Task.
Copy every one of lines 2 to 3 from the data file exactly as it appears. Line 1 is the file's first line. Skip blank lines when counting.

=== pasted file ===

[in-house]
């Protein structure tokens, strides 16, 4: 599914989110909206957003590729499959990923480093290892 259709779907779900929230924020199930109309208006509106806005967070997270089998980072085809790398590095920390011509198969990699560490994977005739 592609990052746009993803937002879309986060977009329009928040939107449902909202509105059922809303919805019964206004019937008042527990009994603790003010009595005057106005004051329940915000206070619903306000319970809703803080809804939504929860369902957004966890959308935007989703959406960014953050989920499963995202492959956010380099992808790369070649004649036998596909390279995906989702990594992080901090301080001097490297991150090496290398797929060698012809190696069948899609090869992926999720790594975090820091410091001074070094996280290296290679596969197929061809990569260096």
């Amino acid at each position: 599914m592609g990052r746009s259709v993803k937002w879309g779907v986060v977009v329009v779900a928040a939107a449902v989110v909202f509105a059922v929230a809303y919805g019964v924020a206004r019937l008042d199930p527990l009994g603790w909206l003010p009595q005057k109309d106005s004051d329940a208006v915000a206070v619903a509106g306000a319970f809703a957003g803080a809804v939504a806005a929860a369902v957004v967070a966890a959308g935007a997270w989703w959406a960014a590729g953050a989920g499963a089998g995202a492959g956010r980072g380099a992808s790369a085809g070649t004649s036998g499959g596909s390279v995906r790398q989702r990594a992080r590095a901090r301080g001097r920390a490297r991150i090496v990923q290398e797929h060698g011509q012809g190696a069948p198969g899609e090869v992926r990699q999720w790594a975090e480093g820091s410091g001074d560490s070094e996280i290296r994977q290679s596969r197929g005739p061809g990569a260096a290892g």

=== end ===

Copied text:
């Protein structure tokens, strides 16, 4: 599914989110909206957003590729499959990923480093290892 259709779907779900929230924020199930109309208006509106806005967070997270089998980072085809790398590095920390011509198969990699560490994977005739 592609990052746009993803937002879309986060977009329009928040939107449902909202509105059922809303919805019964206004019937008042527990009994603790003010009595005057106005004051329940915000206070619903306000319970809703803080809804939504929860369902957004966890959308935007989703959406960014953050989920499963995202492959956010380099992808790369070649004649036998596909390279995906989702990594992080901090301080001097490297991150090496290398797929060698012809190696069948899609090869992926999720790594975090820091410091001074070094996280290296290679596969197929061809990569260096």
């Amino acid at each position: 599914m592609g990052r746009s259709v993803k937002w879309g779907v986060v977009v329009v779900a928040a939107a449902v989110v909202f509105a059922v929230a809303y919805g019964v924020a206004r019937l008042d199930p527990l009994g603790w909206l003010p009595q005057k109309d106005s004051d329940a208006v915000a206070v619903a509106g306000a319970f809703a957003g803080a809804v939504a806005a929860a369902v957004v967070a966890a959308g935007a997270w989703w959406a960014a590729g953050a989920g499963a089998g995202a492959g956010r980072g380099a992808s790369a085809g070649t004649s036998g499959g596909s390279v995906r790398q989702r990594a992080r590095a901090r301080g001097r920390a490297r991150i090496v990923q290398e797929h060698g011509q012809g190696a069948p198969g899609e090869v992926r990699q999720w790594a975090e480093g820091s410091g001074d560490s070094e996280i290296r994977q290679s596969r197929g005739p061809g990569a260096a290892g």